The view from Greenland's highest peak

It's amusing to me whenever a science denier cites the ice cores in Greenland as "proof" that global warming either a) isn't happening or b) isn't a big deal. It's a horrible argument for deniers to make. Here's why.

First, we're talking about ice cores taken from one location in Greenland. Not only is it one single location, but it just happens to be Greenland's highest point (10,660 feet/3,249 meters above sea level) and near the center of the continental glacier that covers Greenland. Guess what? It's going to be cold up there, just from the elevation alone, to say nothing of how all that ice affects the local temperature. Location matters. It's amusing that the same deniers who claim urban heat island when trying to explain away any warming trends seem to forget that when faced with factors that would decrease the rate of local temperature change.

Second, when we talk about global warming, we mean the entire planet, which is far larger than one single spot in the center of Greenland. While interesting and informative (hey, we need all the data we can get!), it ultimately says little to nothing about whether or not the entire planet is warming up and at what rate, just as readings from a thermometer in your backyard says little the change in the global average.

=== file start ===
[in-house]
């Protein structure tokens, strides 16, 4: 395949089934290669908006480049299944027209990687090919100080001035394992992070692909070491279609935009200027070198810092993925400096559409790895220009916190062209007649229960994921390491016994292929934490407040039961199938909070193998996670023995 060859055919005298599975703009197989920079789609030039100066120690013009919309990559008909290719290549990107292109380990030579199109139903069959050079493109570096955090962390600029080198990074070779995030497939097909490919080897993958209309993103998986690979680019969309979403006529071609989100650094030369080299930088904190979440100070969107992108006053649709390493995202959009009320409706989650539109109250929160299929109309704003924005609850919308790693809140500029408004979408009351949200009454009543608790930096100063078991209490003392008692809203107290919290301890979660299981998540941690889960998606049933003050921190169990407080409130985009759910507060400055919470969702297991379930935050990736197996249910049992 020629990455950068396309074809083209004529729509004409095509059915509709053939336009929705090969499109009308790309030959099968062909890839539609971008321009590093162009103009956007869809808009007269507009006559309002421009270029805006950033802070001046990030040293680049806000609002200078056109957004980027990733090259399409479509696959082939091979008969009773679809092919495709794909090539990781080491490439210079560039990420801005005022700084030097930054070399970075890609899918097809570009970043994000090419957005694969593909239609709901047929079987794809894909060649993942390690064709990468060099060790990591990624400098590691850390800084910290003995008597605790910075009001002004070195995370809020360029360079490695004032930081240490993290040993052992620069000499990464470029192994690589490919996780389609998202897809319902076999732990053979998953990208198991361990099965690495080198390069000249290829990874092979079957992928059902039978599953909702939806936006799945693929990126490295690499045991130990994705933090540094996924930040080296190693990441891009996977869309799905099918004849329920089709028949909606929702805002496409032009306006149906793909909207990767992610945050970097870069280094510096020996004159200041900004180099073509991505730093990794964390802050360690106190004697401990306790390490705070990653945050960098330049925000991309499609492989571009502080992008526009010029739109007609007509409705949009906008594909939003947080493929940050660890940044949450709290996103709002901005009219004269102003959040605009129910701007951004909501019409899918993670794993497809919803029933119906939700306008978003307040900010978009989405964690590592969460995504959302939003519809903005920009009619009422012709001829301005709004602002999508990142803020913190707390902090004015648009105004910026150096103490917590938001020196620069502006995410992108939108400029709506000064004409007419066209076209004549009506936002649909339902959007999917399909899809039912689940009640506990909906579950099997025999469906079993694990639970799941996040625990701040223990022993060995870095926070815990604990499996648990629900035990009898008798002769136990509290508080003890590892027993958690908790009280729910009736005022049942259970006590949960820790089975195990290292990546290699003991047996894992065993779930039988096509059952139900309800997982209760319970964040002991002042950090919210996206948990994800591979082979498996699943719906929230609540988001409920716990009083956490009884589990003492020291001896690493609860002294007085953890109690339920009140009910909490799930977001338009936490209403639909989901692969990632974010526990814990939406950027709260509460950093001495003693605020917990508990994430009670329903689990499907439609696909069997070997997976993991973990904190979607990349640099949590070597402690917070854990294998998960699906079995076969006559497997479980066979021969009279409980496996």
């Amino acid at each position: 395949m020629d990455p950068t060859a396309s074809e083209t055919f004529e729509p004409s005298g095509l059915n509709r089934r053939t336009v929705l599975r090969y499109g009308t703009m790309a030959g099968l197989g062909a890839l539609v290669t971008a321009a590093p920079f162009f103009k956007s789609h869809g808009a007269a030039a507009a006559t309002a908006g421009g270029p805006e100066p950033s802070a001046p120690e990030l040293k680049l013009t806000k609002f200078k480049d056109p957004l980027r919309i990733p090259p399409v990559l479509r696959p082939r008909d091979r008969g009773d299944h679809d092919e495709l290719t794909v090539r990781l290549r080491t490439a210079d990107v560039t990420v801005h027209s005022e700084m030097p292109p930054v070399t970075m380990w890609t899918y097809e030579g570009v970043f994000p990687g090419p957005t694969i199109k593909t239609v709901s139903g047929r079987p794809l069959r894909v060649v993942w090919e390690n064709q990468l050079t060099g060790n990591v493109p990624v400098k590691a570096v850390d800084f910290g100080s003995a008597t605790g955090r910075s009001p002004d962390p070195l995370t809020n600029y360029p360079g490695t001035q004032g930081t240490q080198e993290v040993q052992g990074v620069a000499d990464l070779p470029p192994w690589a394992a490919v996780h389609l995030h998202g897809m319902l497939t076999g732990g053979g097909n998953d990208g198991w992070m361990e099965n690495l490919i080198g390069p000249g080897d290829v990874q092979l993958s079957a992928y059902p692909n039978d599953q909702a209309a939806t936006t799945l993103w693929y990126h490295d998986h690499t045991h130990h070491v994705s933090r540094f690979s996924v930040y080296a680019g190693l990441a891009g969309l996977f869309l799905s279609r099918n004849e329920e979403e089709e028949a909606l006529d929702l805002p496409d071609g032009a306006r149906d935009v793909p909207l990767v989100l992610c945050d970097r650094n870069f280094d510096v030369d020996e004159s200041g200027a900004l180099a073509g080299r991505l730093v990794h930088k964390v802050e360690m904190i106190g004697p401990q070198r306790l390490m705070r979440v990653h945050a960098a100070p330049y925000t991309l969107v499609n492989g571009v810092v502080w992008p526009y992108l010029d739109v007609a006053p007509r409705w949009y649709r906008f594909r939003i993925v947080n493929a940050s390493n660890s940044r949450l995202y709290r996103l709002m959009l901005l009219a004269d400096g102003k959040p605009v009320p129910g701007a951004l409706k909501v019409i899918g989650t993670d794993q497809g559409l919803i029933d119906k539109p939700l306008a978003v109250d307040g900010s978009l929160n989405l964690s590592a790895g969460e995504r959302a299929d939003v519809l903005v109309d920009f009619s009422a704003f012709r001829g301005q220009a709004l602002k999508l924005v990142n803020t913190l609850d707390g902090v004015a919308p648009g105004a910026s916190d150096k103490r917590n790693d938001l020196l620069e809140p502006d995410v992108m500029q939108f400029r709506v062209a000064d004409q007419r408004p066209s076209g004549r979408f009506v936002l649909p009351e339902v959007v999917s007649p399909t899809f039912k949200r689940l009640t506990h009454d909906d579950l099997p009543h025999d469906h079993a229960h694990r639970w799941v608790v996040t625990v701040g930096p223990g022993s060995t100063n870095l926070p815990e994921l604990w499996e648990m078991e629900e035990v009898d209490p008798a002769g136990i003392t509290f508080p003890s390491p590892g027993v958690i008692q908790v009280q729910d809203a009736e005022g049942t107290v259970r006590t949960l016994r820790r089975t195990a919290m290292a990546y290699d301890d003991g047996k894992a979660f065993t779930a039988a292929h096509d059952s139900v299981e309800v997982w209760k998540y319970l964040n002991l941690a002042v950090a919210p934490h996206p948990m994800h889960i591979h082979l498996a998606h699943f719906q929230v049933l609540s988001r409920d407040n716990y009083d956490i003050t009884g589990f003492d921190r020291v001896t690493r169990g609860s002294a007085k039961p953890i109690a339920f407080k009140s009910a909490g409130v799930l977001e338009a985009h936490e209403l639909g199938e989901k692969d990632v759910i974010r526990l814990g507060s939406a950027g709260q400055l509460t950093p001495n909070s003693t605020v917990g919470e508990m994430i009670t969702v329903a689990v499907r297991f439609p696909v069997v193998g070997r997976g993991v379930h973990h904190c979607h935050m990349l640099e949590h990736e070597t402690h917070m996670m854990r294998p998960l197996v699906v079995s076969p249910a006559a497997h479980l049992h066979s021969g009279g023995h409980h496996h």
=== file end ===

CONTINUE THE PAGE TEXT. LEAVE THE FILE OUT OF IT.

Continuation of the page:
Third and most amusing is this: The research that at least one denier (and WUWT) tried to cite as proof that modern temperatures have yet to exceed historical temperatures (Kobashi et al. 2011) is...wait for it...a hockey stick paper! Take a look at Figure 1 from that paper:

Figure 1 from Kobashi et al. 2011

Now what does that show? Well, the top shows the past 170 years, the middle shows the last 1,110 years, and the bottom graph shows the last 4,010 years. What do you see? WUWT and other deniers focused on the fact that reconstructed temperatures were higher than the 2001-2010 average at multiple points in the past. But take a good look at the overall trend in the data, especially relative to the 2001-2010 average. What do you see? Yep. A gradual cooling trend, with a sudden reversal in the last 100 years. The same story found by Marcott et al., PAGES 2k, and other hockey stick papers.  Oops. I wonder if anyone at WUWT ever noticed that.

In short, WUWT is correct—the reconstruction does show that one location at the top of Greenland was warmer in the past. But it's a matter of trying so hard to win the battle that they end up losing the war by ignoring that the same study corroborates the warming of the past century and show that same cooling-until-the-20th-century pattern as many other studies.


Popular posts from this blog

James Taylor gets polar ice wrong—as usual

Tom Luongo's multiple lies about climate change